At Any Price

Reviews
by Leonard Maltin
April 26, 2013 12:01 AM
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Photo by Matt Dinerstein - Courtesy of Sony Pictures Classics
It actually hurts to write this review, as I’ve been a booster of Ramin Bahrani’s work from the moment I saw his debut feature Man Push Cart. His subsequent films (Chop Shop and Goodbye Solo) made it clear that he was not a flash-in-the-pan, but one of the most exciting voices in contemporary American cinema. But nobody’s perfect, and I can only call his newest effort a misfire. As true as I find his other films, this one rang false to me from the very first scene.

Bahrani usually works with nonprofessional actors. Here he has the benefit of an experienced cast, led by Dennis Quaid and Zac Efron, but their characters are so hollow and unconvincing I don’t know who could have breathed life into them.

At Any Price purports to show the plight of the modern American farmer. Quaid is more than that, however: he’s an entrepreneur and super-salesman whose overbearing personality has driven one son away from home and threatens to turn his younger boy (Efron) against him. Desperation drives every move he makes, which is understandable given the state of the farm economy. Still, Quaid seems to plant the seeds of his undoing at every turn.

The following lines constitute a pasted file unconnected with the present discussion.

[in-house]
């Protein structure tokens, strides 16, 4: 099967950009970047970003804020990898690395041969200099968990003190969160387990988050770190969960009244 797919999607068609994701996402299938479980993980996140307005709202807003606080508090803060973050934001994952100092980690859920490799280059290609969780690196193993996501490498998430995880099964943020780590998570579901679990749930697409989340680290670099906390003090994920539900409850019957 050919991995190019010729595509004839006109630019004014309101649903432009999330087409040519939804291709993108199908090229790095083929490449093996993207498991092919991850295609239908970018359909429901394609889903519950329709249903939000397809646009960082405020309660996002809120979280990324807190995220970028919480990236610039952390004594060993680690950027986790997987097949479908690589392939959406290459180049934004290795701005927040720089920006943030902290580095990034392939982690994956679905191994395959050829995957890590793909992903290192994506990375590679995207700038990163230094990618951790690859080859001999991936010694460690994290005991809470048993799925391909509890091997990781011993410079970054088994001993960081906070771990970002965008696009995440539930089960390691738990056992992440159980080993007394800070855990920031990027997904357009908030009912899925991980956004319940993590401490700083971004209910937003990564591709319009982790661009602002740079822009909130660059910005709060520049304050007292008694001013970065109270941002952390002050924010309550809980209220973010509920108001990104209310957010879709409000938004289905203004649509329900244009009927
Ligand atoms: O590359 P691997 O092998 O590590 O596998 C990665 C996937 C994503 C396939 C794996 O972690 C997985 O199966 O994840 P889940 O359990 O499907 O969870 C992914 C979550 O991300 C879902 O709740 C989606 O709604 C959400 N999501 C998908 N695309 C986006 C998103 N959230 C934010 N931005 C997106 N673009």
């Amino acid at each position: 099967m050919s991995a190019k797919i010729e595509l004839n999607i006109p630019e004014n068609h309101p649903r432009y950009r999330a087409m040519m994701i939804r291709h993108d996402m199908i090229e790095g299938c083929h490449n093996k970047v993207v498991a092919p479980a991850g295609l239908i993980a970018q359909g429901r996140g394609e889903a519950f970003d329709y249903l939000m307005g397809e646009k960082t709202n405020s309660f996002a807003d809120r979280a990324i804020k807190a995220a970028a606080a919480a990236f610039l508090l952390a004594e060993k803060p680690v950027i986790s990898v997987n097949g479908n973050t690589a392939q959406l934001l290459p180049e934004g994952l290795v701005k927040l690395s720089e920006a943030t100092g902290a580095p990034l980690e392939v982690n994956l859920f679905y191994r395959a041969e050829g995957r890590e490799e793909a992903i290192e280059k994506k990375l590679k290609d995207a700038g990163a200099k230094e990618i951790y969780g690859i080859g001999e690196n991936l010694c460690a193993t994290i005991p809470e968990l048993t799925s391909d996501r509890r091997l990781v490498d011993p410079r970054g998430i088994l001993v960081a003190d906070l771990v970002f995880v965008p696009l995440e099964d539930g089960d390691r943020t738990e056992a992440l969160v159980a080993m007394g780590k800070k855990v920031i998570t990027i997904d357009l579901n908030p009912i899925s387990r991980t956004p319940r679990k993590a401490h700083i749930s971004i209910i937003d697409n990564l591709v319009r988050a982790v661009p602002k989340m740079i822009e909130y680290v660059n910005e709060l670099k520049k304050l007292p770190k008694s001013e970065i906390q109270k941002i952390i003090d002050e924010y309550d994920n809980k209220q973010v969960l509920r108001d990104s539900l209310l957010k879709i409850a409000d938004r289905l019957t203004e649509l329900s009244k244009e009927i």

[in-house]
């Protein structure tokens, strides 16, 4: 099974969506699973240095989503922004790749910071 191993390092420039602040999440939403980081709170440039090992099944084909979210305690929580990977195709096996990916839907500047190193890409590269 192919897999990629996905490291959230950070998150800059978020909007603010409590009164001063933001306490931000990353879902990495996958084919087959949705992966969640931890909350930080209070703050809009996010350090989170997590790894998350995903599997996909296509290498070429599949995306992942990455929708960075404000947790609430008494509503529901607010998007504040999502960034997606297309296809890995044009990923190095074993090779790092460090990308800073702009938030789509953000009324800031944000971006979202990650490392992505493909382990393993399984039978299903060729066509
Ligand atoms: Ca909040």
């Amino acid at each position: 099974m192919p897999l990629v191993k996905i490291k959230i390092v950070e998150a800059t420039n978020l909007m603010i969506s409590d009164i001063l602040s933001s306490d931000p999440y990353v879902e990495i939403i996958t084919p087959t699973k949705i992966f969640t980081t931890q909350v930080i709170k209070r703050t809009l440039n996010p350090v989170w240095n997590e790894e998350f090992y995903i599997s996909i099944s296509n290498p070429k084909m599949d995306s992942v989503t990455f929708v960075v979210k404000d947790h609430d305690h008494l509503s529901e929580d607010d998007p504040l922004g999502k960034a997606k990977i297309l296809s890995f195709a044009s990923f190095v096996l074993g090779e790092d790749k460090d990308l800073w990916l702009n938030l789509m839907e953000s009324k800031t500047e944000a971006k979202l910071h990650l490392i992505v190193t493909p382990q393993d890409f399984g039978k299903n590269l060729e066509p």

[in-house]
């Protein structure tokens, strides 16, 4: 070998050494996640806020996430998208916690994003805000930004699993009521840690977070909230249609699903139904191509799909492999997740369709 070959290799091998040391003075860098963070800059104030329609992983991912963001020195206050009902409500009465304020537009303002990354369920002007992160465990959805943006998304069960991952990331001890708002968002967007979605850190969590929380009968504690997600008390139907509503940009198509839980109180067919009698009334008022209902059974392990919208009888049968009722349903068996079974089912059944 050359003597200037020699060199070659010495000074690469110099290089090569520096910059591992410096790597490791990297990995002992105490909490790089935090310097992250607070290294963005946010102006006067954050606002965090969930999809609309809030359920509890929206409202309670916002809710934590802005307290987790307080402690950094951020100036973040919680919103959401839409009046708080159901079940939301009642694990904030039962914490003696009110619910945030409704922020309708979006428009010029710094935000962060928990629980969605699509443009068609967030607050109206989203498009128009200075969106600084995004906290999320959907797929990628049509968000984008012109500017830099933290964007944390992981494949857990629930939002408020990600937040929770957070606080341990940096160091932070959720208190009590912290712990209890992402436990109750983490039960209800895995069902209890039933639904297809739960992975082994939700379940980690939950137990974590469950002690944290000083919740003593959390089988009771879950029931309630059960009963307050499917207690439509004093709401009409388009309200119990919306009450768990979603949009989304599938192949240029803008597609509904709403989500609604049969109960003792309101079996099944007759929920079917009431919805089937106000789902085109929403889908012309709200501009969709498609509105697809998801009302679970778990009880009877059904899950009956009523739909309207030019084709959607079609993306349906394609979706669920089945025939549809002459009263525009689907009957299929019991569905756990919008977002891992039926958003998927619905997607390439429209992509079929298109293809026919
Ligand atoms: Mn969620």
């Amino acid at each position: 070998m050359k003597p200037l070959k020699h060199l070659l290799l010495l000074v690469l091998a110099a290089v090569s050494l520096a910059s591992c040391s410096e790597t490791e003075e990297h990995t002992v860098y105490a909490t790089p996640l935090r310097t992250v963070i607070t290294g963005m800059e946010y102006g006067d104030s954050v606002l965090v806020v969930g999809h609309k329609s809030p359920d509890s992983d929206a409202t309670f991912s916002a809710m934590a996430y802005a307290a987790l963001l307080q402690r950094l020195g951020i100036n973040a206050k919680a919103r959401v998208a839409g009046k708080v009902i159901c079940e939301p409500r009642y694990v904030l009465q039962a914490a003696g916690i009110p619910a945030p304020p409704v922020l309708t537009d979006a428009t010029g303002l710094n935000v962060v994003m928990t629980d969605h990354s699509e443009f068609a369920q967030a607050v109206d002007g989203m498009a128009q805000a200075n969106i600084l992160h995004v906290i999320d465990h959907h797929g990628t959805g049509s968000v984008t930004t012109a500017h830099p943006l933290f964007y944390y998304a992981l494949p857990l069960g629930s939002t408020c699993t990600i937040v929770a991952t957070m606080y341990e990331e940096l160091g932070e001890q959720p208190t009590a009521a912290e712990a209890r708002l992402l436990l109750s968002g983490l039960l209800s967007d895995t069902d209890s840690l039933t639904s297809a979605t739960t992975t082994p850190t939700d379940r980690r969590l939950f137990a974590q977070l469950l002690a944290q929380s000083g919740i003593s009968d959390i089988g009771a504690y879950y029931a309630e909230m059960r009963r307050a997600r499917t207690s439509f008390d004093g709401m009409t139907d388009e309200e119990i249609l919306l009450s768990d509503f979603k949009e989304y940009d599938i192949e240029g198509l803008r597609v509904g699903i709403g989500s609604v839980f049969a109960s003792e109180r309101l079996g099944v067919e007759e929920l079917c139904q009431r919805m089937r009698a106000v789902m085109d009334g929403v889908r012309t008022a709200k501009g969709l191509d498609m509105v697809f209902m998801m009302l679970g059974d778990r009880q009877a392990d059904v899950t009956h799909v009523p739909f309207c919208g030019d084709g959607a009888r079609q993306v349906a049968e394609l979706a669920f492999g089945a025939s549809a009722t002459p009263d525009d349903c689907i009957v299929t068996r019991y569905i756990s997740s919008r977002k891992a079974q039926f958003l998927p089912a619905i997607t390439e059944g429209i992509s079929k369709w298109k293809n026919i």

Photo by Matt Dinerstein - Courtesy of Sony Pictures Classics

The last thing one expects is that the film will morph into a grim melodrama. Whatever credibility it retains at that point, after some other unfortunate plotting, disintegrates.

Up to now, Ramin Bahrani’s work has been grounded and organic. At Any Price can only be called an anomaly. However, one misstep cannot negate a notable career; let’s just hope that this gifted filmmaker returns to form with his next project.  

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